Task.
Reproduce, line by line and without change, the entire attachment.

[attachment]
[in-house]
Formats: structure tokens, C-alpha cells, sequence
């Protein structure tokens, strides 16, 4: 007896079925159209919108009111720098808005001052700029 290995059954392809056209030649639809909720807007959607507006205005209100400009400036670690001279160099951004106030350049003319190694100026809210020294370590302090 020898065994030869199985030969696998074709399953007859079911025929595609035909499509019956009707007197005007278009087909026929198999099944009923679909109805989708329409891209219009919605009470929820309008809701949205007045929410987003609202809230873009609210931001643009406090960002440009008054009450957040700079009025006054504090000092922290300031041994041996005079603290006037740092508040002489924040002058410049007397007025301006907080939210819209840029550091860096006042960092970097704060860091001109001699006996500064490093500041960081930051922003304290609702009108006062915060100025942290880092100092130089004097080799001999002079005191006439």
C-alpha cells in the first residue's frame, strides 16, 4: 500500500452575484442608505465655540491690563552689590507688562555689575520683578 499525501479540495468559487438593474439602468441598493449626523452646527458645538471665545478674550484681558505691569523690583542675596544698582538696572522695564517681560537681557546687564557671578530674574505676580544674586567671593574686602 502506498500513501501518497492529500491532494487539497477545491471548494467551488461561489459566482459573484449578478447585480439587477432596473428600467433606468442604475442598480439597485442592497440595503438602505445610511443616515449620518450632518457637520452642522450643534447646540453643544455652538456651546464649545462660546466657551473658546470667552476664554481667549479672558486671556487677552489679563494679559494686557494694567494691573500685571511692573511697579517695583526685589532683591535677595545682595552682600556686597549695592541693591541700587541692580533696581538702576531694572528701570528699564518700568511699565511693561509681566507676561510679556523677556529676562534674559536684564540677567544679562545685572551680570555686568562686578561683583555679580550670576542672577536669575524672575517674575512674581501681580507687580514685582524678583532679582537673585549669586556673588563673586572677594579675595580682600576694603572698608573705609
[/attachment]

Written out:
[in-house]
Formats: structure tokens, C-alpha cells, sequence
């Protein structure tokens, strides 16, 4: 007896079925159209919108009111720098808005001052700029 290995059954392809056209030649639809909720807007959607507006205005209100400009400036670690001279160099951004106030350049003319190694100026809210020294370590302090 020898065994030869199985030969696998074709399953007859079911025929595609035909499509019956009707007197005007278009087909026929198999099944009923679909109805989708329409891209219009919605009470929820309008809701949205007045929410987003609202809230873009609210931001643009406090960002440009008054009450957040700079009025006054504090000092922290300031041994041996005079603290006037740092508040002489924040002058410049007397007025301006907080939210819209840029550091860096006042960092970097704060860091001109001699006996500064490093500041960081930051922003304290609702009108006062915060100025942290880092100092130089004097080799001999002079005191006439």
C-alpha cells in the first residue's frame, strides 16, 4: 500500500452575484442608505465655540491690563552689590507688562555689575520683578 499525501479540495468559487438593474439602468441598493449626523452646527458645538471665545478674550484681558505691569523690583542675596544698582538696572522695564517681560537681557546687564557671578530674574505676580544674586567671593574686602 502506498500513501501518497492529500491532494487539497477545491471548494467551488461561489459566482459573484449578478447585480439587477432596473428600467433606468442604475442598480439597485442592497440595503438602505445610511443616515449620518450632518457637520452642522450643534447646540453643544455652538456651546464649545462660546466657551473658546470667552476664554481667549479672558486671556487677552489679563494679559494686557494694567494691573500685571511692573511697579517695583526685589532683591535677595545682595552682600556686597549695592541693591541700587541692580533696581538702576531694572528701570528699564518700568511699565511693561509681566507676561510679556523677556529676562534674559536684564540677567544679562545685572551680570555686568562686578561683583555679580550670576542672577536669575524672575517674575512674581501681580507687580514685582524678583532679582537673585549669586556673588563673586572677594579675595580682600576694603572698608573705609